Washington (Politico)– When the looming battle over Bush tax cuts comes up during their meeting at the White House Thursday morning, congressional Democrats are likely to pose a simple question to President Barack Obama: What is your strategy?
House Speaker Nancy Pelosi (D-Calif.) and Senate Majority Leader Harry Reid (D-Nev.) have already made it clear to Obama – in a conference call Monday – that they want him to establish a coherent and tough bargaining position to deal with the GOP’s united support for an extension of all tax cuts, according to House and Senate sources familiar with the call.
But on the call the president brushed aside the suggestion that his position has wavered, sources said. And his aides continue to insist that they are deftly toeing a fine political line between caving to GOP demands that all cuts be extended indefinitely and adopting such an inflexible bargaining posture that Republicans are discouraged from reasonable compromises. (See: Top governors turn against Steele)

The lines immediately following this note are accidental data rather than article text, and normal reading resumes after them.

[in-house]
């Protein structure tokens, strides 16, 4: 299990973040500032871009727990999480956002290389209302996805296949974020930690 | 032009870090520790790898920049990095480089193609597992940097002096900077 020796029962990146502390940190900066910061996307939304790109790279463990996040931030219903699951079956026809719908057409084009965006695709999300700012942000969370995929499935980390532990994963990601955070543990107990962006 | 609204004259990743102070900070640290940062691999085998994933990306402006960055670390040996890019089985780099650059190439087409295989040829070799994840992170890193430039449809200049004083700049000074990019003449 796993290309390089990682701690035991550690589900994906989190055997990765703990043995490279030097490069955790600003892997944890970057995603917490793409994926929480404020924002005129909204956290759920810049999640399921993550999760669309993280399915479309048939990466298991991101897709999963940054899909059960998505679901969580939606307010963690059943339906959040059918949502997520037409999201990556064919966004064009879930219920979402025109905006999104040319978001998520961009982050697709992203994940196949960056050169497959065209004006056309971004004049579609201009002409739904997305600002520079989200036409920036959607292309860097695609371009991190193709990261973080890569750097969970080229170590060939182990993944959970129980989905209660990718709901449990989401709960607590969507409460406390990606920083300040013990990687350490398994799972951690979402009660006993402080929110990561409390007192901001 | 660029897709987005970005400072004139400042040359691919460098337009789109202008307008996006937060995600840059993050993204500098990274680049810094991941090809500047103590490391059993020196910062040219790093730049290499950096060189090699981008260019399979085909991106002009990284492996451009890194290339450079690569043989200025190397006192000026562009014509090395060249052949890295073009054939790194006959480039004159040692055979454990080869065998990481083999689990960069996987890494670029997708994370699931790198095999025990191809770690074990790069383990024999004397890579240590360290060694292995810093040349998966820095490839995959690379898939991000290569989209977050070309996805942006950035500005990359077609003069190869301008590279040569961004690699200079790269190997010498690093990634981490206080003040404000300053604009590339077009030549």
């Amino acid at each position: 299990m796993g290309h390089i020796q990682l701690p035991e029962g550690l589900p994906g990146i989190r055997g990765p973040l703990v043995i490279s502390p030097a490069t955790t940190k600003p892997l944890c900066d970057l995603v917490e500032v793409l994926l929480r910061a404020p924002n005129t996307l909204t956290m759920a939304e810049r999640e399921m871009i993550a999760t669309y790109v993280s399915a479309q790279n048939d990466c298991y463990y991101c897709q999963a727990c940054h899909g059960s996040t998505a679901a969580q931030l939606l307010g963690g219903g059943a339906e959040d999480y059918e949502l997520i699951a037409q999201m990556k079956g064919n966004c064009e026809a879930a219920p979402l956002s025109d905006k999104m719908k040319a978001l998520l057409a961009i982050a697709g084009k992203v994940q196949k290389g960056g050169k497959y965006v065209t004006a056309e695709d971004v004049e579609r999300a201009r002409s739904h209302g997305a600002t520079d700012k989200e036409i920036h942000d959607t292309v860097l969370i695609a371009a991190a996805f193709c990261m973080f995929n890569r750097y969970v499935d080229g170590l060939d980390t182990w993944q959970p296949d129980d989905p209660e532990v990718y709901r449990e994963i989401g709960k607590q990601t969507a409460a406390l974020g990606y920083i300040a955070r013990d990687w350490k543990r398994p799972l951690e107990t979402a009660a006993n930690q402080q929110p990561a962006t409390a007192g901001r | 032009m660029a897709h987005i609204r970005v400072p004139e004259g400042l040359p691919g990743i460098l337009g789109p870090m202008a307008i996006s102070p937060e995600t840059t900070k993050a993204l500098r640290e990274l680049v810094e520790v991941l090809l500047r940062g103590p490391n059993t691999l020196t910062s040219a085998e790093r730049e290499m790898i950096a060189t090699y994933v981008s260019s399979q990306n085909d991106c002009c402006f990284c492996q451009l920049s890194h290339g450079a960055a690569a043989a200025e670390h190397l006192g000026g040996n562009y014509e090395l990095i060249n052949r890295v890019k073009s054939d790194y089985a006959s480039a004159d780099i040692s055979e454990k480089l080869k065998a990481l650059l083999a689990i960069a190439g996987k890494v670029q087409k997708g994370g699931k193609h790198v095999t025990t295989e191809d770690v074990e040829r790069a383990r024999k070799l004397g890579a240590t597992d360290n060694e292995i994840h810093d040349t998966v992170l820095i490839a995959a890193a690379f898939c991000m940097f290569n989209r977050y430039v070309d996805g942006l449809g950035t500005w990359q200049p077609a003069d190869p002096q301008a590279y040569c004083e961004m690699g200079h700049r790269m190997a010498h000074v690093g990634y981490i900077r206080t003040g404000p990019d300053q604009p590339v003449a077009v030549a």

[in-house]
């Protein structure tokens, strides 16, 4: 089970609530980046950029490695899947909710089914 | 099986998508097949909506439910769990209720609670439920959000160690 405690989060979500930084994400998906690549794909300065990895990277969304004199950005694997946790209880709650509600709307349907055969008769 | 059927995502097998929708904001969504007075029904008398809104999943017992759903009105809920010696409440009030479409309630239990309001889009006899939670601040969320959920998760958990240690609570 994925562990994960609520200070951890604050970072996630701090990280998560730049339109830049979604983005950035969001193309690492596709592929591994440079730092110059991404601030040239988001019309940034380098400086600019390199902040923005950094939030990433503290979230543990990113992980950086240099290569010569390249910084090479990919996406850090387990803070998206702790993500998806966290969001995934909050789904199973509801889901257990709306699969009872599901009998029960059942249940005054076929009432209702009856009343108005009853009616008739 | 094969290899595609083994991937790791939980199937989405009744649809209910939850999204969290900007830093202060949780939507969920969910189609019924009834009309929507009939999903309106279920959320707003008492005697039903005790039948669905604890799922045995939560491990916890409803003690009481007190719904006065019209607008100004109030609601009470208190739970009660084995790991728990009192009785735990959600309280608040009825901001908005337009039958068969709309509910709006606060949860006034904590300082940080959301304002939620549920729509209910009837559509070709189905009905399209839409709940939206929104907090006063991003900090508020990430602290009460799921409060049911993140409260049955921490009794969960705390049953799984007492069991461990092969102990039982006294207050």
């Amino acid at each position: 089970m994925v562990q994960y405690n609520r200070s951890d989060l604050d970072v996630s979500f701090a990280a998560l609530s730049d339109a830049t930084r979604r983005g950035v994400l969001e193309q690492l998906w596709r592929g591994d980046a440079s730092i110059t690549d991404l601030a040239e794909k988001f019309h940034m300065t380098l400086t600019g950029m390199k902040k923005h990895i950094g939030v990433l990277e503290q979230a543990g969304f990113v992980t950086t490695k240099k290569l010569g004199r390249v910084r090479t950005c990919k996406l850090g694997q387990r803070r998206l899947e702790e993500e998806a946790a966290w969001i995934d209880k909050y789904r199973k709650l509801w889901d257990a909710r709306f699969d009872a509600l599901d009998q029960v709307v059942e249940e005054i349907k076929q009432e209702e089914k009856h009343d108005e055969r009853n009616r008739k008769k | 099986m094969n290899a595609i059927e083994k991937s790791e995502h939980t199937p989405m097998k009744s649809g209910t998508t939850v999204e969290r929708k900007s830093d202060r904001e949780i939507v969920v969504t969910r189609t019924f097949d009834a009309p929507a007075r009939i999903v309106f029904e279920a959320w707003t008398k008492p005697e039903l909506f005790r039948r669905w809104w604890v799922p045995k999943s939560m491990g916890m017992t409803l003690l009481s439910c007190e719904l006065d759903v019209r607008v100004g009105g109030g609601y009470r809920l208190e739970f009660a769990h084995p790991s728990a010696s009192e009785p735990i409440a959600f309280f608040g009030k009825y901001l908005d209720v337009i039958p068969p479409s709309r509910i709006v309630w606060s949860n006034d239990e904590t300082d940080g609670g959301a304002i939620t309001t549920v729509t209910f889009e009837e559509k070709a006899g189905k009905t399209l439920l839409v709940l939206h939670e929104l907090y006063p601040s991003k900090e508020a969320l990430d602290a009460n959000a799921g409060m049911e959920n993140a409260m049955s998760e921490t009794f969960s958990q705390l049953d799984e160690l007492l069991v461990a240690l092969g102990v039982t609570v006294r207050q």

“We are confident that Congress will act so that taxes for middle-class families will not go up at the end of the year,” White House Press Secretary Robert Gibbs told reporters on Wednesday.
Still, Obama’s repeated insistence that he would drive the hardest possible bargain – while signaling his openness to a compromise that includes a temporary extension for high-income taxpayers — has angered some in his party who claim he’s weakening Democrats’ efforts to force concessions from Republicans. (See: Shaken senators start prep for 2012)
“Give us the playbook – or even an inkling of what you want to do and how you want to do it,” said one congressional Democrat involved in crafting the tax-cut strategy.
Other Democrats were equally outspoken on Wednesday.
“The White House needs to stand firm and say we’re not giving tax breaks to billionaires in this country,” Sen. Bernie Sanders (I-Vt.) said. “Every day we hear a little differently.”